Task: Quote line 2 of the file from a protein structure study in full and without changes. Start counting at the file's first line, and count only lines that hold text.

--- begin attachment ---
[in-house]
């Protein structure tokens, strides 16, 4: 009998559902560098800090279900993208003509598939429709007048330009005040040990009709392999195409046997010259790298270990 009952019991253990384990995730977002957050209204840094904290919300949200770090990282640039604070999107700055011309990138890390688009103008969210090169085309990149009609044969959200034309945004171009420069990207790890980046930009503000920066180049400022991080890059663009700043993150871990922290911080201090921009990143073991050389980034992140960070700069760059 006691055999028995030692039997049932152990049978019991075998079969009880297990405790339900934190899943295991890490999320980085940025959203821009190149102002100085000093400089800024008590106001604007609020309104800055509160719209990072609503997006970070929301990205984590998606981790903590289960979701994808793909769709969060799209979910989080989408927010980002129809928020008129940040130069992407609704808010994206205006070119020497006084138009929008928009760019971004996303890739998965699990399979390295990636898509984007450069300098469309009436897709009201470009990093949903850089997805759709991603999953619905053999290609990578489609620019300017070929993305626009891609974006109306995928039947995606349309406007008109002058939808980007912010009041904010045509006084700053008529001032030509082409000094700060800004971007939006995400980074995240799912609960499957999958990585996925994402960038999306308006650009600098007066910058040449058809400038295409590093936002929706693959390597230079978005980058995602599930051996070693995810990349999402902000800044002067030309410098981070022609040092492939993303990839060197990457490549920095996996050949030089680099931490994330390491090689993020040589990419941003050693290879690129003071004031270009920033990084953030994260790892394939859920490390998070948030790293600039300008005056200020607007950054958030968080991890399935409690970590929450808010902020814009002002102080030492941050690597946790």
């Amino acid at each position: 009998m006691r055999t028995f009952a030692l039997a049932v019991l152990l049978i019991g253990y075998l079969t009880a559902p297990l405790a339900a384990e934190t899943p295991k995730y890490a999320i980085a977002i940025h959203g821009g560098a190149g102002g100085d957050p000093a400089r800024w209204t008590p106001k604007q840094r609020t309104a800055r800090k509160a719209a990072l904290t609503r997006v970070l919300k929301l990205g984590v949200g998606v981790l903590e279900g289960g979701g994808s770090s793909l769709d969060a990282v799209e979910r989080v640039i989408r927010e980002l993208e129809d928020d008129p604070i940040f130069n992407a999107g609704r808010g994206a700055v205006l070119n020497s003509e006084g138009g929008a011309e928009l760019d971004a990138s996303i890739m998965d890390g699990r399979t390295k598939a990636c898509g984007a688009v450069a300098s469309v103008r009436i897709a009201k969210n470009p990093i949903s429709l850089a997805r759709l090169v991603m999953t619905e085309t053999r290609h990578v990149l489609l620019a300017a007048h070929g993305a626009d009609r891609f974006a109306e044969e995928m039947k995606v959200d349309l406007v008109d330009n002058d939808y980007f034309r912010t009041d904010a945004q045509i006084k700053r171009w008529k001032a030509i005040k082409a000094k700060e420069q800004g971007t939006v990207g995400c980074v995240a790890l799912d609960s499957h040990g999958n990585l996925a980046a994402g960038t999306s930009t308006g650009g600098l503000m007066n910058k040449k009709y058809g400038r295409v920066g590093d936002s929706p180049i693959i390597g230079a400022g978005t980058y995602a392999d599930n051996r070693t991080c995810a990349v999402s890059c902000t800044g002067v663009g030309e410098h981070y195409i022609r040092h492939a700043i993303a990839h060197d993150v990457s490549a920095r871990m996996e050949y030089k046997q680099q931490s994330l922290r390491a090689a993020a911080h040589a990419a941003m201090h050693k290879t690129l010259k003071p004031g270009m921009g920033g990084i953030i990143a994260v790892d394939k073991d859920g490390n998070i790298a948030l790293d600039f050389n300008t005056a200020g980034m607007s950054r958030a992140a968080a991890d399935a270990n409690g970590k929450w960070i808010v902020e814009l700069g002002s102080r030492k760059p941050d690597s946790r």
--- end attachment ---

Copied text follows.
């Protein structure tokens, strides 16, 4: 009998559902560098800090279900993208003509598939429709007048330009005040040990009709392999195409046997010259790298270990 009952019991253990384990995730977002957050209204840094904290919300949200770090990282640039604070999107700055011309990138890390688009103008969210090169085309990149009609044969959200034309945004171009420069990207790890980046930009503000920066180049400022991080890059663009700043993150871990922290911080201090921009990143073991050389980034992140960070700069760059 006691055999028995030692039997049932152990049978019991075998079969009880297990405790339900934190899943295991890490999320980085940025959203821009190149102002100085000093400089800024008590106001604007609020309104800055509160719209990072609503997006970070929301990205984590998606981790903590289960979701994808793909769709969060799209979910989080989408927010980002129809928020008129940040130069992407609704808010994206205006070119020497006084138009929008928009760019971004996303890739998965699990399979390295990636898509984007450069300098469309009436897709009201470009990093949903850089997805759709991603999953619905053999290609990578489609620019300017070929993305626009891609974006109306995928039947995606349309406007008109002058939808980007912010009041904010045509006084700053008529001032030509082409000094700060800004971007939006995400980074995240799912609960499957999958990585996925994402960038999306308006650009600098007066910058040449058809400038295409590093936002929706693959390597230079978005980058995602599930051996070693995810990349999402902000800044002067030309410098981070022609040092492939993303990839060197990457490549920095996996050949030089680099931490994330390491090689993020040589990419941003050693290879690129003071004031270009920033990084953030994260790892394939859920490390998070948030790293600039300008005056200020607007950054958030968080991890399935409690970590929450808010902020814009002002102080030492941050690597946790």